Somewhere in Pennsylvania lies a storage locker full of parts for building bridge devices. We put the breaks on manufacturing and selling them, but I wouldn’t completely rule out a return someday. Other factors involved like Chipaggedon have since subsided (Raspberry pis are becoming more readily available again). But we’d have to see a large enough demand for devices to start that back up again, and all the data I see is pointing in the opposite direction.

Mobile is a different story altogether. I completely agree that more people nowadays have a mobile device versus a computer, and we should support that better. We took one (small) step in that direction by making JackTrip accessible via web browser (including on mobile), but that still has latency challenges due to the way web browsers work. While mobile device hardware hasn’t been practical to date for low-latency collaboration, that is changing…

First, we have adoption of USB-C and increasing availability of good audio interfaces that you can plug into mobile phones and tablets. More and more new audio interfaces being introduced today claim compatibility with iOS (sorry, Android users) You can also connect these up to docks with Ethernet, making them quite viable from a hardware perspective.

The next bright light on the horizon comes from Wi-Fi 7. While previous iterations of Wi-Fi technology have been unusable for low-latency collaboration, this new standard promises for the first time to (finally) address latency and connection stability. While you can’t yet buy devices with support for Wi-Fi 7, they are likely to start coming to market later in 2024. For the first time ever, I could envision an iPhone or iPad being released in the Fall that is fully capable of running something like JackTrip and performing well.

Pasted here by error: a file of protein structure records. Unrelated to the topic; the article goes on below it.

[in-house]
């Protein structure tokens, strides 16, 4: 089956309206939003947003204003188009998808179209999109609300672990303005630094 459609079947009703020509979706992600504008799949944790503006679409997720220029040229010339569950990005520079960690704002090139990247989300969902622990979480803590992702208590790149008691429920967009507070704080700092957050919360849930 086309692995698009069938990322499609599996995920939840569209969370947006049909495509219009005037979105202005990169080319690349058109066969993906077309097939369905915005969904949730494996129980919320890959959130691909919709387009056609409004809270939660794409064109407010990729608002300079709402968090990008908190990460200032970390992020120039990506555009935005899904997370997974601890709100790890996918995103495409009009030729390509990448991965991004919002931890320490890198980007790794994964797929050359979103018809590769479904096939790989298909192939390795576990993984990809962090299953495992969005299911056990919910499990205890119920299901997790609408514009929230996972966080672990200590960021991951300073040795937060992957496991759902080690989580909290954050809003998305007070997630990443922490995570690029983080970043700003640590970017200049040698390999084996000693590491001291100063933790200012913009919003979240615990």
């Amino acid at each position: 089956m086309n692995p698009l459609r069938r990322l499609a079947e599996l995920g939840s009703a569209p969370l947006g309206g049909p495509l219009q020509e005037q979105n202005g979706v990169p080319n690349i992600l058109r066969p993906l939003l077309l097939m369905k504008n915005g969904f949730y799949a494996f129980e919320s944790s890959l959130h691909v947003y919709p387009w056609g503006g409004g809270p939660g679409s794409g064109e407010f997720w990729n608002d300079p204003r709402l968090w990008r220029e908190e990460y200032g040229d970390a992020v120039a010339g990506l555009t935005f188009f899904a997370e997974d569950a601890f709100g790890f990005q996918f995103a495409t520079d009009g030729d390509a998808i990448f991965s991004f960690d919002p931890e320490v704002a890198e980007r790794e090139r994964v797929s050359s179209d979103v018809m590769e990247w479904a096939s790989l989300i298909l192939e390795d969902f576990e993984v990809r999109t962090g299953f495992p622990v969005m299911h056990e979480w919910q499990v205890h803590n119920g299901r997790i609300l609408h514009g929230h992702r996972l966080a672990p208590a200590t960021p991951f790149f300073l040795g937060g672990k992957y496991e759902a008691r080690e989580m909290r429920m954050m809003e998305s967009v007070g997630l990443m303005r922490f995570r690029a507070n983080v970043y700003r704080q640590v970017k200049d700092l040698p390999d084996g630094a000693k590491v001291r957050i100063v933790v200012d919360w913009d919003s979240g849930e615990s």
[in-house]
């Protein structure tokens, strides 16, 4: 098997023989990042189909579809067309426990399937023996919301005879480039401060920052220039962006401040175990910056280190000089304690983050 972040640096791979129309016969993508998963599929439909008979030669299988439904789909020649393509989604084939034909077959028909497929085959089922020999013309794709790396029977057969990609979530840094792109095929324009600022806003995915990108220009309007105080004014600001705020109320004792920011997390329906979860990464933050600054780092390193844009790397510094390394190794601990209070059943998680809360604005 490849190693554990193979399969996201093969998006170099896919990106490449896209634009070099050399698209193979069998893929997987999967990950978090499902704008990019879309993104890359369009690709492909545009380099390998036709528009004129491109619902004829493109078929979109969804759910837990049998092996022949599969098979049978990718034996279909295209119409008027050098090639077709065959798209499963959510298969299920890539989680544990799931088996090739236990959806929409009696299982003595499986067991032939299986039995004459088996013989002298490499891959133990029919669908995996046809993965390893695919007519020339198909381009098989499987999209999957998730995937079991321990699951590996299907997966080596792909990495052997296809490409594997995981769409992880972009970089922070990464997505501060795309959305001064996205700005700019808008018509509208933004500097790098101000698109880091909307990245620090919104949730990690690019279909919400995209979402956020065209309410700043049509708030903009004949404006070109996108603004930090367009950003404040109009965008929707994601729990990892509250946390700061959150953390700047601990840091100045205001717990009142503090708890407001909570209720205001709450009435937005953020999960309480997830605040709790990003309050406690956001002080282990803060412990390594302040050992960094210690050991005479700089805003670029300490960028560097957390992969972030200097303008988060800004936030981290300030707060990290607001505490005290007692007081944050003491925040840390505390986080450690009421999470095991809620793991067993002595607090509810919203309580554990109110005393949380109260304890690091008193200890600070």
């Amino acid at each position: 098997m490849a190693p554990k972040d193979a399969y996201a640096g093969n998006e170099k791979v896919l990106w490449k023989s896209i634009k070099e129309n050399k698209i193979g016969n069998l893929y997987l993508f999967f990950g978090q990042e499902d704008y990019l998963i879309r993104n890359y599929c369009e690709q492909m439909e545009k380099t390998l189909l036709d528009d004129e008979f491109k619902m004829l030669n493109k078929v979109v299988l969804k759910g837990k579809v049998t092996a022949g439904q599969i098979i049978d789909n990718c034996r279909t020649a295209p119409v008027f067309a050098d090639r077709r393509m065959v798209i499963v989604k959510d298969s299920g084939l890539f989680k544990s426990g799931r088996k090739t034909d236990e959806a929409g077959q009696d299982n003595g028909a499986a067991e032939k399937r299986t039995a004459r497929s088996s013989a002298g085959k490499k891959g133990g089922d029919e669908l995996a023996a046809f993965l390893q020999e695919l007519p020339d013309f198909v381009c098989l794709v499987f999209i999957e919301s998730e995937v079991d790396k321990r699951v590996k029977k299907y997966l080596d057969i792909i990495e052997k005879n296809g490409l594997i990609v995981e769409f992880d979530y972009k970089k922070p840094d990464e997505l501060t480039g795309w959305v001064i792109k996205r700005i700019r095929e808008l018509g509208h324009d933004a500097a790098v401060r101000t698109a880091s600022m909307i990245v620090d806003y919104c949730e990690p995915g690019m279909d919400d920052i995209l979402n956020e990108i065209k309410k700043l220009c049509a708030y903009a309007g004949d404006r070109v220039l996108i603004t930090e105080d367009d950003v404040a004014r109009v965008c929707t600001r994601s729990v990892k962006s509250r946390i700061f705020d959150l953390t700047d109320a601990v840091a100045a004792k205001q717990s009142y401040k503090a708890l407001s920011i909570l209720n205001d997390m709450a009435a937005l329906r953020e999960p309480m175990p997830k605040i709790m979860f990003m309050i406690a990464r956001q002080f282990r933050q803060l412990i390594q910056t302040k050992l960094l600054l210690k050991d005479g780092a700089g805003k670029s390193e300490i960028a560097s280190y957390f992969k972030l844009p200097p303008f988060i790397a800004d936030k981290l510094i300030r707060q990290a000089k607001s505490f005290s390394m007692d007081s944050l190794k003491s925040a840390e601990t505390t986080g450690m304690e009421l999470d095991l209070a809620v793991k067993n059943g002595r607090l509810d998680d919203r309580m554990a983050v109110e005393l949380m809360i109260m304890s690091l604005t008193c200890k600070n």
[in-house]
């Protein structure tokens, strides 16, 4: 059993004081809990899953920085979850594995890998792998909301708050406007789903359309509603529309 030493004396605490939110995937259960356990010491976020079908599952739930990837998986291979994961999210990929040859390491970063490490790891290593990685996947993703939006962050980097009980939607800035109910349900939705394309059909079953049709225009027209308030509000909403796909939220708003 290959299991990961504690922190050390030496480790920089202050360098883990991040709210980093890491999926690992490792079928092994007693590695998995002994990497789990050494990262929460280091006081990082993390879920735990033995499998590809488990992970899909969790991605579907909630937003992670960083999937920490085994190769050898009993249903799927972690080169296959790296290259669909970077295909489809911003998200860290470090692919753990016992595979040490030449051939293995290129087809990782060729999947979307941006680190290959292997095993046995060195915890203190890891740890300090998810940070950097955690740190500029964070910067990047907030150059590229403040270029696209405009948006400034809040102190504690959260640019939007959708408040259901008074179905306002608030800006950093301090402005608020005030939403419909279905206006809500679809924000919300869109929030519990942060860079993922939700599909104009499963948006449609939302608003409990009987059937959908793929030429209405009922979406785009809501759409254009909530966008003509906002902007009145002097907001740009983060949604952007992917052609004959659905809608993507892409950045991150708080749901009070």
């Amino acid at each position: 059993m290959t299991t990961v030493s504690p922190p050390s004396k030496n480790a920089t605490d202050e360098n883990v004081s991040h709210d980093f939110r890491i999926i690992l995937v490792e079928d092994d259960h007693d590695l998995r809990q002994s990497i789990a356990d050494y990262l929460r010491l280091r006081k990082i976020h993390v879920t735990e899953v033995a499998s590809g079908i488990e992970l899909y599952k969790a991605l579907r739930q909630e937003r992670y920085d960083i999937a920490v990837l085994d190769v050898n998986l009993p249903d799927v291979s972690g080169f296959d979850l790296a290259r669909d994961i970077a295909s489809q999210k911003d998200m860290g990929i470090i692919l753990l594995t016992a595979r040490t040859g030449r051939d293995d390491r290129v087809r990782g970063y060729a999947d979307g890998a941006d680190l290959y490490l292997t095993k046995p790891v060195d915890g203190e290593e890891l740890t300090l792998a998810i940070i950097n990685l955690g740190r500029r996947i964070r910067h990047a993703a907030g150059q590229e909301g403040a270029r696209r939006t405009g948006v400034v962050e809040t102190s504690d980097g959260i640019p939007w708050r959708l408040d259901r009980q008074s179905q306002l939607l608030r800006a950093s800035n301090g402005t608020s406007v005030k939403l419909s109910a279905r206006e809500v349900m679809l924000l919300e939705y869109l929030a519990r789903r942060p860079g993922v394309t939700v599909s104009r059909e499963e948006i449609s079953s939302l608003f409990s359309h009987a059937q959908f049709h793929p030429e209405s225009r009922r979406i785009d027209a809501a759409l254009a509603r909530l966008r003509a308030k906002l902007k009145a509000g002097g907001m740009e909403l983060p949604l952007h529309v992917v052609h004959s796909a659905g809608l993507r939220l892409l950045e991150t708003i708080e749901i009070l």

Thanks for the very helpful replies from both of you & good to hear that bridges will receive continued support. As long as they remain compatible with developments in Virtual Studio that’s fine and I don’t think they need to do much more than this.

Folks have definitely gone back to meeting physically though - even with an hour or so journey to a weekly rehearsal.

I retired from my own career in embedded systems development during the pandemic, a year earlier than planned due entirely to the global chip shortage (automotive components). This allowed me to spend more time (and perhaps too much money) on my music making & is when I discovered JackTrip. I can well remember the first connection I made to our choirmaster who lives a few miles away from me and discovering we could actually speak to each other quite naturally - a much better experience than a mobile phone. I also discovered some of the stranger effects of latency during a New Year’s Eve session.

I’ll try to do a bit of research among my peer group (mainly over 60s) regarding their own access to technology as this may be different in the UK. Housing construction methods (brick / stone walls) will likely make low latency Wi-Fi 7 connections problematic here. I have several (old) Airport Express units scattered around our house (which has 3 foot thick stone walls) but (unusually) we also have hard wired Cat5E outlets in every room. Most other properties I’m familiar with have difficulty with existing Wi-Fi without using some form of repeater and their domestic routers are not best placed for making any hard wired connections. JackTrip bridges can usually be located near to the router & people seem more comfortable with connecting longer audio cables when required.

I’ve used audio interfaces (notably from iRig) with my iPhone and iPad Pro and while these work OK I find them difficult to use alongside ForScore when playing live. One professional violinist I know uses two iPad Pros when playing live - one for her audio and the other for ForScore. I find Ethernet works OK with my iPad Pro but I also find all the required add ons a bit untidy.

I’m very pleased with the way Virtual Studio app is developing though and this is my preferred approach at home using my iMac and Tascam Model 24 mixer/recorder setup.